Updated 5/5/2020 to reflect updates to Guest World functionality and how you can get the Slowtwitch kit for your Zwift avatar.
In December 2019, Zwift released the details of their newest world, Crit City. Crit City is currently an “event only” world, meaning that the only way you can ride it is if you sign up for an event on the calendar. You can see upcoming events at www.zwift.com/events or use the Zwift Companion App to search for events being hosted at Crit City.
For those of us who might not be ready for, or interested in, indoor racing, we still have plenty of fun options to explore. We’ll be delving deeper into structured training and racing soon, but today we’re still focused on the “free ride” aspects of indoor training, looking at all of the different worlds and routes that are available for us to ride at our own pace.
One of the fun aspects of a game-like application like Zwift is that you are not bound to the constraints of the real world. In their efforts to enhance our indoor training experience since the Zwift beta was launched in September of 2014, the Zwift team has been increasing the number of worlds and routes dramatically. Remember when it was just one route around Watopia, and you couldn’t even do U-turns? Zwift has come a long way since then, currently including a total of 6 worlds with 67 routes available for free riding, along with the Bologna TT course and Crit City as “event only” worlds, and several running routes that aren’t listed here yet. In an effort to explore all of our options, we’ve compiled a list of the different worlds and created galleries containing maps of all the routes in Zwift. You can start to explore, by Zwift world, here:
|Watopia (Part 1)||Maps||15|
|Watopia (Part 2)||Maps||15|
Note that we broke Watopia up into 2 parts because there are so many routes. All things Zwift started with Watopia (technically, there was Jarvis before Watopia, but that was in the closed beta. You can still find a fun reference to Jarvis in Watopia, if you know where to look). Watopia is not based on our real world, which opens up a lot of opportunities for the creative minds at Zwift. Where else can you ride through the desert, a forest of giant sequoias, under the ocean, and through a volcano in the same day? For example, the Big Foot Hills route in Zwift will let you do all of that in just under 42 miles. Watopia gives the Zwift team a lot of creative license, and the 30 routes in Zwift demonstrate some of that creativity.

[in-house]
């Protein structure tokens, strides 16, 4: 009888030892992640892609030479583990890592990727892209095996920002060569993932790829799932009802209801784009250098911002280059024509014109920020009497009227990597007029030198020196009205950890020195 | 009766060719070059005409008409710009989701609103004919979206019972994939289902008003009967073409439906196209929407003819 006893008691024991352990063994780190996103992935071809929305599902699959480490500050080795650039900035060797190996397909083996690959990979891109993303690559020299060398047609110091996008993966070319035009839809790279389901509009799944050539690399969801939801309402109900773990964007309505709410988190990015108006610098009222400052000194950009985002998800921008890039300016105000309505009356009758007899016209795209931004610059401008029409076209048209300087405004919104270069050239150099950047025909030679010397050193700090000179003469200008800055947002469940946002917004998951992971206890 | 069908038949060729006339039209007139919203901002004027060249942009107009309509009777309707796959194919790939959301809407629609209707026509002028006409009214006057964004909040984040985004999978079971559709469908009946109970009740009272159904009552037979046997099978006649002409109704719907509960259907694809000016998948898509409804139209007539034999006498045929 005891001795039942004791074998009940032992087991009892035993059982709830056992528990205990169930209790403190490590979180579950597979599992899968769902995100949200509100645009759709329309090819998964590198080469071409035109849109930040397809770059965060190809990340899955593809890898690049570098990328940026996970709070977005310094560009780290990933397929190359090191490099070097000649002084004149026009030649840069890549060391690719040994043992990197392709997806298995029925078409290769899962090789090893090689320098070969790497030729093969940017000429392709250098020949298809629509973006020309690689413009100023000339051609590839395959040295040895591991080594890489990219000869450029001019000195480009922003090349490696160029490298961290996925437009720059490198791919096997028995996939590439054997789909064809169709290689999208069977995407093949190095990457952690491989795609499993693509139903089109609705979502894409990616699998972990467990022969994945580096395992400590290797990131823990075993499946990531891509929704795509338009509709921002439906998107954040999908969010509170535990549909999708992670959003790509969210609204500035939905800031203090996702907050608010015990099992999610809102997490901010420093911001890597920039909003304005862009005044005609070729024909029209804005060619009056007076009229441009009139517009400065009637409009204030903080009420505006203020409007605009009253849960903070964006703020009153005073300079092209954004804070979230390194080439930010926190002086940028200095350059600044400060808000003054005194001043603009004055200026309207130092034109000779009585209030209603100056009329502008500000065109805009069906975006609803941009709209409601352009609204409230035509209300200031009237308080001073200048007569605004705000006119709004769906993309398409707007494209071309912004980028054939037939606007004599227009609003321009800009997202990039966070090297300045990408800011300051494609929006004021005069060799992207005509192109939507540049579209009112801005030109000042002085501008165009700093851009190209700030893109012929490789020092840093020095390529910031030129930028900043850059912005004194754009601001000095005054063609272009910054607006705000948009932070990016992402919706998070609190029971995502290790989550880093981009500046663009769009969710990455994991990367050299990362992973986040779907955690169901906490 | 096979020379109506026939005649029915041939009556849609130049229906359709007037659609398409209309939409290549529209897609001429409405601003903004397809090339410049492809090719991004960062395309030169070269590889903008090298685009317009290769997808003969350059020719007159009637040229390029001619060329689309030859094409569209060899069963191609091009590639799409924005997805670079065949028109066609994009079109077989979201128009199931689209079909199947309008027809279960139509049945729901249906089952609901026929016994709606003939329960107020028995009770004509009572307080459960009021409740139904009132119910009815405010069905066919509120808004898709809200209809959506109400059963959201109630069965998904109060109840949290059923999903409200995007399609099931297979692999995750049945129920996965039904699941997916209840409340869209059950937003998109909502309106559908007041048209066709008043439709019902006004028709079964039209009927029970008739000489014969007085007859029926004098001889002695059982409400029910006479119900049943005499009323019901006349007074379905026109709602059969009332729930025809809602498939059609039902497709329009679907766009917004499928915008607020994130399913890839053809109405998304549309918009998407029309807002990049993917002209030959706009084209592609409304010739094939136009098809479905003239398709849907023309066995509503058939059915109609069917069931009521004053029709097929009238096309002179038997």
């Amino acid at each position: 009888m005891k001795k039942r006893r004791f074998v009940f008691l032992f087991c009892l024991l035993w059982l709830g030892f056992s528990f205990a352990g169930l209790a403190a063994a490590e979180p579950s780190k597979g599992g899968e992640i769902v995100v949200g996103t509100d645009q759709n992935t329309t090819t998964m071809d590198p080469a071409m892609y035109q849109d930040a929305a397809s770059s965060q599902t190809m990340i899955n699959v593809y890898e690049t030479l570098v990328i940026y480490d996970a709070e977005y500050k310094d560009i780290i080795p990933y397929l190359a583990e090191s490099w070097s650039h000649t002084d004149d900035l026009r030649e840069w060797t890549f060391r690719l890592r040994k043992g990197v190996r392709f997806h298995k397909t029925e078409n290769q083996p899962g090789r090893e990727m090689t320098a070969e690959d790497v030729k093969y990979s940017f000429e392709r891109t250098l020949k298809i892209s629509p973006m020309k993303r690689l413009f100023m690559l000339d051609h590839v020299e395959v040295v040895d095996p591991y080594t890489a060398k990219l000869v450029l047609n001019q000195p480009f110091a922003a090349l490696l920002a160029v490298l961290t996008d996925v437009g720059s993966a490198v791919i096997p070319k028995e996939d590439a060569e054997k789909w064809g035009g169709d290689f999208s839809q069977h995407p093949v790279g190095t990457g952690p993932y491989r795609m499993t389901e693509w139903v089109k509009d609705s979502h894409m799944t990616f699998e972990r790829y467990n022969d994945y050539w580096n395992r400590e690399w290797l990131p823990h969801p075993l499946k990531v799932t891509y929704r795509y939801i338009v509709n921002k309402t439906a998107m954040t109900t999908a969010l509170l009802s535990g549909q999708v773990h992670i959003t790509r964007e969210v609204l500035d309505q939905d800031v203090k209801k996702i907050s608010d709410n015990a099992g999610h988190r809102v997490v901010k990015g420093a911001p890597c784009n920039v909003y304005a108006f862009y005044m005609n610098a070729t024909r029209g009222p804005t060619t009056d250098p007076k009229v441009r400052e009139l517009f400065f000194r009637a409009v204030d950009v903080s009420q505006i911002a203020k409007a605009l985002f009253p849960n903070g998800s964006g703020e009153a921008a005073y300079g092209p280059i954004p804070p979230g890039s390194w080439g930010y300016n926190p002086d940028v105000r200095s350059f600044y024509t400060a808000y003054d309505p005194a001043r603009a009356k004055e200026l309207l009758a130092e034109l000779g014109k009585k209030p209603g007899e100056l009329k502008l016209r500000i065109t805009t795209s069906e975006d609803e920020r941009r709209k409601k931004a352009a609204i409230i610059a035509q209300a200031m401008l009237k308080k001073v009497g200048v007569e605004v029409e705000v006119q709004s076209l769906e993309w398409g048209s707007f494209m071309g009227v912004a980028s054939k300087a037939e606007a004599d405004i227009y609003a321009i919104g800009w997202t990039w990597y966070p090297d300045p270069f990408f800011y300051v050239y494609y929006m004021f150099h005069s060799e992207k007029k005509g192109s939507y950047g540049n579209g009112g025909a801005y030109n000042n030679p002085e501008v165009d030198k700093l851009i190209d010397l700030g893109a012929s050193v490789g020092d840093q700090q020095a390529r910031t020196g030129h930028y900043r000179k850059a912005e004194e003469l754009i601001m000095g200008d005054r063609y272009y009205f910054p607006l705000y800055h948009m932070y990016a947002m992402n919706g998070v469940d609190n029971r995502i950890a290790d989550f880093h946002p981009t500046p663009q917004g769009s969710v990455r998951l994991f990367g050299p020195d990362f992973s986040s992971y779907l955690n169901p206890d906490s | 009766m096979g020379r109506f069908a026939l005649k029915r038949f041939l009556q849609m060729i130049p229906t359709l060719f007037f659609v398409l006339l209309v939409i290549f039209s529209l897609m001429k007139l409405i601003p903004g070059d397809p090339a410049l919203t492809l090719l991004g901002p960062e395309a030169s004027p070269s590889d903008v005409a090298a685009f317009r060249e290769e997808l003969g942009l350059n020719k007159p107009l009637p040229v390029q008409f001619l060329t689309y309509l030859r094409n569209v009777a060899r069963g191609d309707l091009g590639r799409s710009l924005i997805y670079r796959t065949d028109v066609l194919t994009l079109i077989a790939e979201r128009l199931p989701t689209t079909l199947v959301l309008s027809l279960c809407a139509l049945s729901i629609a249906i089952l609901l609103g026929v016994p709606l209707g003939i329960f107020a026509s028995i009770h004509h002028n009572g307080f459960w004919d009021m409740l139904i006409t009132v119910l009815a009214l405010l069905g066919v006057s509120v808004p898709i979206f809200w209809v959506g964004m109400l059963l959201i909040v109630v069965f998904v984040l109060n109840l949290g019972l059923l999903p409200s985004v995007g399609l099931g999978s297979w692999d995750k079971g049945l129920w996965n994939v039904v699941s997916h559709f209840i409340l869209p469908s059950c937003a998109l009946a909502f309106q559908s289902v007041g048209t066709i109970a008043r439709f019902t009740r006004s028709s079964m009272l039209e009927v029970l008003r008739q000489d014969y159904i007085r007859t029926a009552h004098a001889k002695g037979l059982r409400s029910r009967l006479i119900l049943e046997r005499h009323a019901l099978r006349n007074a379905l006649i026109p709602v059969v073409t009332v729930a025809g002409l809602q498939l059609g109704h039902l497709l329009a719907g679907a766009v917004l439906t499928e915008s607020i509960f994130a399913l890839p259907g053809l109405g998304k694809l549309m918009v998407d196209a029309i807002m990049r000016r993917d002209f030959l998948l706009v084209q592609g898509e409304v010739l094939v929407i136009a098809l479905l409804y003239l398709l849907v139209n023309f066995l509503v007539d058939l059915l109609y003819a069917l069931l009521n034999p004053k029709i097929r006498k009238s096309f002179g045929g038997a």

On the other hand, Zwift also offers several worlds that are based on real places - Innsbruck, London, New York, Richmond, and Yorkshire. While based in reality, these worlds still offer some fun takes on these real-life locales, offering a creative take on many aspects of each world. For example, New York has gone futuristic, offering routes above the normal sights and sounds of Central Park. Just watch out for flying cars.
Route AchievementsIf you like to explore, or at least enjoy some variety by training in some different virtual surroundings, what better way to do it than to ride as many of the Zwift routes as possible? In order to provide a little motivation in that area, Zwift quietly introduced a few carrots for us at the same time they rolled out Crit City - there are now Route Achievements for every single one of the routes. Completing the entire route will earn you a badge, as well as Experience Points (XP) based on the length and difficulty of the route. So, if you like chasing those Zwift badges, the number has now gone up dramatically, with a total of 122 badges now available.